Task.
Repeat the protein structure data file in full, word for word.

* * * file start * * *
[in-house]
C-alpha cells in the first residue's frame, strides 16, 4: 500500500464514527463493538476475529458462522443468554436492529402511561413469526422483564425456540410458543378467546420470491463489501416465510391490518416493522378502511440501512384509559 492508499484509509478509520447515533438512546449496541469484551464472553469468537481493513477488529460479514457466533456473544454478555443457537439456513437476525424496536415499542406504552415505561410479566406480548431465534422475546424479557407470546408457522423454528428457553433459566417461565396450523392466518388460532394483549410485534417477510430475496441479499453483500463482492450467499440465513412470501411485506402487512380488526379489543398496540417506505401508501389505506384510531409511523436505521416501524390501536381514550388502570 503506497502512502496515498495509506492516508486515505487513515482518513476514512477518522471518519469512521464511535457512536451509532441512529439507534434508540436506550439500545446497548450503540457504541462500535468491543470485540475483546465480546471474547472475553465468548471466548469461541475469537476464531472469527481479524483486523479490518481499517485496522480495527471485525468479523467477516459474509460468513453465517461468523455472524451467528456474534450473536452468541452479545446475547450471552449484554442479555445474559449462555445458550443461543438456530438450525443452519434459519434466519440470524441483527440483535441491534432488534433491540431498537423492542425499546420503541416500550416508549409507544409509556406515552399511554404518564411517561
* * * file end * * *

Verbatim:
[in-house]
C-alpha cells in the first residue's frame, strides 16, 4: 500500500464514527463493538476475529458462522443468554436492529402511561413469526422483564425456540410458543378467546420470491463489501416465510391490518416493522378502511440501512384509559 492508499484509509478509520447515533438512546449496541469484551464472553469468537481493513477488529460479514457466533456473544454478555443457537439456513437476525424496536415499542406504552415505561410479566406480548431465534422475546424479557407470546408457522423454528428457553433459566417461565396450523392466518388460532394483549410485534417477510430475496441479499453483500463482492450467499440465513412470501411485506402487512380488526379489543398496540417506505401508501389505506384510531409511523436505521416501524390501536381514550388502570 503506497502512502496515498495509506492516508486515505487513515482518513476514512477518522471518519469512521464511535457512536451509532441512529439507534434508540436506550439500545446497548450503540457504541462500535468491543470485540475483546465480546471474547472475553465468548471466548469461541475469537476464531472469527481479524483486523479490518481499517485496522480495527471485525468479523467477516459474509460468513453465517461468523455472524451467528456474534450473536452468541452479545446475547450471552449484554442479555445474559449462555445458550443461543438456530438450525443452519434459519434466519440470524441483527440483535441491534432488534433491540431498537423492542425499546420503541416500550416508549409507544409509556406515552399511554404518564411517561